Otherwise, I still prefer IrfanView for managing my scans, and the default Windows XP system for managing everything else. PaperPort just adds another middleman program with the usual "extras" that just make life harder. Also, IrfanView manages batch scans better than PaperPort (at least in the SE version. I understand the Pro version accomodates batch scanning better).
The ADF (automatic document feeder) works nicely, and no MFC should be without one. However, this means you can't lift the cover off for true flatbed scanning (books, large documents, or other oversized scans). For these tasks, you'll still need a true flatbed scanner with removable cover.
This is a space saving design -- the paper trays have no frills. There is no envelope guide. The individual sheet/envelope feeder is slightly tricky to load and you can't load multiple envelopes.
Others have commented on paper curl -- I have not noticed this. I use a heavier paper stock, though. The Brother has options to select paper grade (thin, thick, thicker). Properly selected, perhaps paper curl may not be an issue.
Obviously, the printing is laser monochrome. In September 2005, refill cartridges at Office Depot were $68 (online $42). This is some of the least expensive cartridge replacements, and certainly less expensive than colour laser cartdiges. That's why you're looking at a monochrome laser system, right?
For my home, this MFC is perfect. For my office, I have to make some accomodations until the next generation model is available.
Pros DOES EVERYTHING AS PROMISED!
Cons The documentation is written by computer geeks.
Summary All you have to do is read the other opinions left to get the idea that people love this machine. If the machine was priced at $1000, it would still be worth it. While I can't tell you I tried all the other stand alone printers, faxes and copiers or for that matter multifunction machines, over the years I've had more than my share of them in running my small business. I've even leased a $45,000 Canon CLC1150-that's the one copy businesses have.
For just over $200, this should take over the market. In my opnion the ONLY reason to consider another product is for high-duty cycle requirements. So if you need 50pages per minute or 50K per month, obviously you're not going to get that with a $250 unit.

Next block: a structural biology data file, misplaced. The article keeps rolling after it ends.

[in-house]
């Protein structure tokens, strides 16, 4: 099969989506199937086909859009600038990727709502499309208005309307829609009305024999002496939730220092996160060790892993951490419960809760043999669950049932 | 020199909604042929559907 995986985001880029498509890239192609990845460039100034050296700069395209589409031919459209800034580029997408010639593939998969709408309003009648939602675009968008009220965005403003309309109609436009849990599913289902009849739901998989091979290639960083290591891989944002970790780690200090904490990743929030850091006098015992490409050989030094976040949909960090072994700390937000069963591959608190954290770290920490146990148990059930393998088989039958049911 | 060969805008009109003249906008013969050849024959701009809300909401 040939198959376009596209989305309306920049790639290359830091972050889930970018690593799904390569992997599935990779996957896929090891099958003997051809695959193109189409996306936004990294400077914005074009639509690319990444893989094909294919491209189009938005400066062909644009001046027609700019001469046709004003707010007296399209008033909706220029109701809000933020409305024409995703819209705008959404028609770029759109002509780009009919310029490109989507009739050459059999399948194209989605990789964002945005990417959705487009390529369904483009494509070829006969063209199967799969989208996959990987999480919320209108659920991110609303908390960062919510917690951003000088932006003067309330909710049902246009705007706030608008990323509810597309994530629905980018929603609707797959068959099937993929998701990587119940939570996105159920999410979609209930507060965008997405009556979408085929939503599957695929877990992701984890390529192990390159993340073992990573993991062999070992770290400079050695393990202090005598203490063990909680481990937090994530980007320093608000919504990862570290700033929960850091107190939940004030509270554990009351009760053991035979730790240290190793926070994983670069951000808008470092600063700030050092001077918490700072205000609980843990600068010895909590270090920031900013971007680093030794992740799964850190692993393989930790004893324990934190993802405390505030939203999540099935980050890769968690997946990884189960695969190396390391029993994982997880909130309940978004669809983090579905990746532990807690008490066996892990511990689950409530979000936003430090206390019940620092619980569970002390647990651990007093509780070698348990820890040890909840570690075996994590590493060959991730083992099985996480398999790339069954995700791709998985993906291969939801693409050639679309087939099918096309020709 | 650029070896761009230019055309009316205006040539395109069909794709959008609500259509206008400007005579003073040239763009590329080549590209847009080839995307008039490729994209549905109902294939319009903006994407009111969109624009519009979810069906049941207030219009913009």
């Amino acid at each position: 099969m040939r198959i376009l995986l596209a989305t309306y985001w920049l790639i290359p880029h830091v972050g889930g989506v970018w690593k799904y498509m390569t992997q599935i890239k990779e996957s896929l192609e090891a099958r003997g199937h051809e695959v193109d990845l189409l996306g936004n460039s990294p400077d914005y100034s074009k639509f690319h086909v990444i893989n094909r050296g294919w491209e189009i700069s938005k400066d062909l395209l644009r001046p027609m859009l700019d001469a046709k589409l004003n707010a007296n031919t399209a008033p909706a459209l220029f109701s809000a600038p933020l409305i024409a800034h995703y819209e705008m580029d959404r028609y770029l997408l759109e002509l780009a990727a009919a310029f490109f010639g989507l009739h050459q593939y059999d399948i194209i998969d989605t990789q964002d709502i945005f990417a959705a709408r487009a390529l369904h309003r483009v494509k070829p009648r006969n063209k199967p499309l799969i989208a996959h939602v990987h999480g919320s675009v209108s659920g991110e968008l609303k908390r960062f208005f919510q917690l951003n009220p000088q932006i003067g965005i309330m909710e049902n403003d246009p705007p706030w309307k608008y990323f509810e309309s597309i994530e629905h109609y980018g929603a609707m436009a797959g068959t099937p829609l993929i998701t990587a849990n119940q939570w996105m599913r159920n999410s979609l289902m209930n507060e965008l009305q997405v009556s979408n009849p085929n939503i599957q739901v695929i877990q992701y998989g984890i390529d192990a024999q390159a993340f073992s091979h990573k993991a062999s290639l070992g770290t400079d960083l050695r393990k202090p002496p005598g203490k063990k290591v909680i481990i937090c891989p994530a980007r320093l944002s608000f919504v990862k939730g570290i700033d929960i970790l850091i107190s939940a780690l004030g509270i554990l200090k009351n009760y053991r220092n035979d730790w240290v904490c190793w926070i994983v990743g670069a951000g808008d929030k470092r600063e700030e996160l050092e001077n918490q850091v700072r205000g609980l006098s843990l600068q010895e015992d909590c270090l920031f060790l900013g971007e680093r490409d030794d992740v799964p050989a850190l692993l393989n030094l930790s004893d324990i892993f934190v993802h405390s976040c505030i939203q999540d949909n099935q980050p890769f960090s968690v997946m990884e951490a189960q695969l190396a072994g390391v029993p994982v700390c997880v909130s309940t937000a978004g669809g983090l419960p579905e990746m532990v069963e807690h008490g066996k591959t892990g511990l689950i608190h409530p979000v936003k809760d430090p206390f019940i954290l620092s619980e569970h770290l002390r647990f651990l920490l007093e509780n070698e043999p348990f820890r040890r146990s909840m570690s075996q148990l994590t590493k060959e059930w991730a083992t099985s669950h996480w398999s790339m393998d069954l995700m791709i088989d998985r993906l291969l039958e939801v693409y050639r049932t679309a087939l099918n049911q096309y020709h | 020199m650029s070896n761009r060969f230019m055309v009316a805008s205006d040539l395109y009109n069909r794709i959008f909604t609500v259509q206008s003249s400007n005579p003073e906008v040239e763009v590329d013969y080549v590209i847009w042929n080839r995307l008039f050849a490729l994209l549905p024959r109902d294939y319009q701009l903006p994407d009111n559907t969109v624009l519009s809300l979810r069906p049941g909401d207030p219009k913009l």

What you do get is to clear your office of a fax, bw laser printer and a laser copier. Sorry I can't give an opinion of the scanning capablities-I don't have a need to use it.
With the exception of the color capability, this operates a lot like the $45K Canon I had. Simplly amazing to me.
By the way, in my opnion, color lasers are a different ball game. I wouldn't suggest getting one unless you really look at the cost of ownership and it still makes sense.Updated
I admit my first review was rather glowing. And I agree it does need the correct context.Updated
Well, I admit my review was rather glowing. (and I do qualify my rating in the review) After using this, I still stand by my review. I've also noticed that the price has gone up slightly--it's now $300 I believe. Few jams. Changing the toner is easy. No other maintenance has been needed. I love NEVER having to clean a print head--even when it hasn't been used for two weeks. It just spits out prints quickly. Paper feeder works well and faxes are managed well. It seems to be getting the stated 4000 prints out of the $50 toner --but I haven't tracked it religiously.
Now, I'd agree with others who criticize how it works with Macs. My Windows machines are much quicker with this printer. It does work with Macs--it just takes more time. Plus, again if you have more than one computer, using a NETWORK printer makes life easier. I have five computers all printing to this printer and they all work great.
Bottom line is that I do not regret buying this printer.
P.S. If you are looking to run thick stock--laser printers do poorly-including this one. Try a straight paper-path wax printer--their price has come down. Unfortunately, I don't think they make any all-in-one wax printers, just printers.